Application Security , Cybercrime , Cybercrime as-a-service
Equifax Agrees to $425 Million Breach SettlementCompany Settles Over 2017 Breach Affecting 147 Million People
Equifax has agreed to a settlement for the data breach that exposed the personal information of 147 million people in 2017.
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The settlement with the U.S. Federal Trade Commission, the Consumer Financial Protection Bureau and 50 U.S. states and territories includes up to $425 million to help people affected by the data breach.
The 2017 Equifax breach exposed the personal information of more than 145 million U.S. consumers as well as 15.2 million records of U.K. residents and data on 8,000 Canadians. At the heart of the breach was Equifax's failure to patch a vulnerability in the Apache Struts open-source web application framework, according to numerous investigations.
By taking advantage of that vulnerability, the attackers found their way into the network, had access to the infrastructure for over 70 days and stole data and intellectual property, authorities say.
Under the breach settlement, apart from paying $425 million to help people affected by the breach, the FTC says that Equifax will offer an extensive four-year credit monitoring program for free.
Affected users will have to enroll on the official website and activate the code from the email or letter they received from the company. The FTC says that the users must use the activation code by June 27, 2022.
The FTC says that a breach victim can still file a claim for expenses incurred between Jan. 23, 2020, and Jan. 22, 2024, as a result of identity theft or fraud related to the breach.
These expense include "losses from unauthorized charges to your accounts; fees you paid to professionals, like accountants or attorneys, to help you recover from identity theft; other expenses you incurred while recovering from identity theft, like notary fees, document shipping fees, postage, mileage, and phone charges," the FTC says. "You also can file a claim for the time you spent recovering from identity theft or fraud between January 23, 2020, and January 22, 2024. You can be compensated up to $25 per hour up to 20 hours. There are limited funds available so your claim may be reduced."
In addition, the FTC says that if a user was affected by the data breach and discovers misuse of their personal information, they can get free identity restoration services beginning January 2022, even if they never filed a claim for other benefits.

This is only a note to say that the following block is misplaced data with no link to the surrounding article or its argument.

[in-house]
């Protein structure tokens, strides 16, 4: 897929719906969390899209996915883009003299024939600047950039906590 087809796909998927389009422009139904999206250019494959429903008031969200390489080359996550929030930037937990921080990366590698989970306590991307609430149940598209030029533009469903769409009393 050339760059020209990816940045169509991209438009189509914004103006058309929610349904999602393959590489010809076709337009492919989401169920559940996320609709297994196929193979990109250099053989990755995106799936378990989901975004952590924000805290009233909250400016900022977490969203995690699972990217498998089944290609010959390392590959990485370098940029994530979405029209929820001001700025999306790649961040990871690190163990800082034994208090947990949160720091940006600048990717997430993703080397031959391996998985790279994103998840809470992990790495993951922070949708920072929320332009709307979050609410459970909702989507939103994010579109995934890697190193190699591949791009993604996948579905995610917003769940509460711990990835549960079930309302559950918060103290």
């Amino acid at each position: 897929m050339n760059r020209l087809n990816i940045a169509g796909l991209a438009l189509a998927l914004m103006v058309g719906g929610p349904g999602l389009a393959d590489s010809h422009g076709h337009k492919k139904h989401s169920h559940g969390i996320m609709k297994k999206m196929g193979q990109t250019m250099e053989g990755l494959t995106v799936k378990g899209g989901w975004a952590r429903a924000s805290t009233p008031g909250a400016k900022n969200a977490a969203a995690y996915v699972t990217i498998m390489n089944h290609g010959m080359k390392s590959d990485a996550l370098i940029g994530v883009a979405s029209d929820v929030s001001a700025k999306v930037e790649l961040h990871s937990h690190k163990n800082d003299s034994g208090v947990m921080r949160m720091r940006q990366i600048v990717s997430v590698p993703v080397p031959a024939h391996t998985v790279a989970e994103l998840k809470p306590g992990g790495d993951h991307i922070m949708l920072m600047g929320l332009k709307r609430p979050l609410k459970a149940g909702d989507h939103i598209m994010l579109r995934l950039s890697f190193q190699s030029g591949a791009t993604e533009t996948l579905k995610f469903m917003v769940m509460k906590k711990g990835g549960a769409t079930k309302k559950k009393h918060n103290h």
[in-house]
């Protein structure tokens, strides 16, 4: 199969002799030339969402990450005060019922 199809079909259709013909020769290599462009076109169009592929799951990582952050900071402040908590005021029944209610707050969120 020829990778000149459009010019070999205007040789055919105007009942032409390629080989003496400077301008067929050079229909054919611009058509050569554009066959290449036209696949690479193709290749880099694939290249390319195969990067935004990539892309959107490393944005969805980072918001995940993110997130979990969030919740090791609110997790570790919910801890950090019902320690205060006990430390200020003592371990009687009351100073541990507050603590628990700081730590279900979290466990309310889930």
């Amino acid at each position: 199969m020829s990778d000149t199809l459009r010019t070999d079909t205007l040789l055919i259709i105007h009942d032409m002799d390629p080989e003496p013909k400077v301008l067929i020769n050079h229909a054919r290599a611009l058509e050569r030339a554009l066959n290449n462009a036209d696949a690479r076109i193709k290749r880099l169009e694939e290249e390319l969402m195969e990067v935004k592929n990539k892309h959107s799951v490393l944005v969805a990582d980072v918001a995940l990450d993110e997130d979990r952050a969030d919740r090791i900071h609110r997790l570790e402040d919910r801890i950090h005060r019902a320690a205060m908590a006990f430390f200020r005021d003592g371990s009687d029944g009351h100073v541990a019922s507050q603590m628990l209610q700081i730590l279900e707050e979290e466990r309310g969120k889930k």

"To access this benefit, use the lookup tool to confirm that you were affected by the breach. The confirmation page provides a phone number and engagement number to get free help with identity restoration," the FTC says.
In April 2020, Massachusetts and Indiana reached a separate settlement with Equifax over the data breach that exposed the personal information of millions of residents of both states.
Then-Indiana Attorney General Curtis Hill said residents of Indiana would receive $19.5 million as part of its settlement with the company, and Massachusetts Attorney General Maura Healey said residents of that state would receive $18 million to settle its claims.
Equifax at that time also agreed to make changes to its security policies to comply with laws in the two states.
Massachusetts and Indiana were the only two states not involved in the class action lawsuit brought by 48 states, the District of Columbia and Puerto Rico, the U.S. Federal Trade Commission and the Consumer Financial Protection Bureau against Equifax over the data breach, which resulted in a settlement worth at least $575 million that was announced in July 2019.
In January, a federal judge in Atlanta approved a separate settlement between consumers affected by the breach and Equifax, which resulted in the company paying out $380.5 million to cover credit monitoring as well as Equifax promising to spend $1 billion on security improvements (see: Equifax Settles Mega-Breach Lawsuit for $1.38 Billion).
Indictments in the Case
In February 2020, federal prosecutors indicted four members of China's People's Liberation Army who allegedly oversaw the hacking of Equifax's network by first taking advantage of the Apache Struts vulnerability, which eventually allowed them to gain a foothold within the corporate network and steal more company credentials and consumer data (see: 4 in Chinese Army Charged With Breaching Equifax).
Then-U.S. Attorney General William Barr said that the Justice Department typically doesn't investigate and criminally charge members of other country's military or intelligence services, but in cases where intellectual property and citizens' private data is exposed, federal prosecutors will step in.
In April 2019, a congressional report found that some of the malicious traffic associated with the breach came from an IP address in China, but these indictments were the first time that U.S. law enforcement authorities directly tied the breach to the Chinese government (see: Congressional Report Rips Equifax for Weak Security).
Over the years, Atlanta-based Equifax has been criticized by congressional investigators and security experts for its lack of internal security and its failure to promptly patch the Apache Struts vulnerability.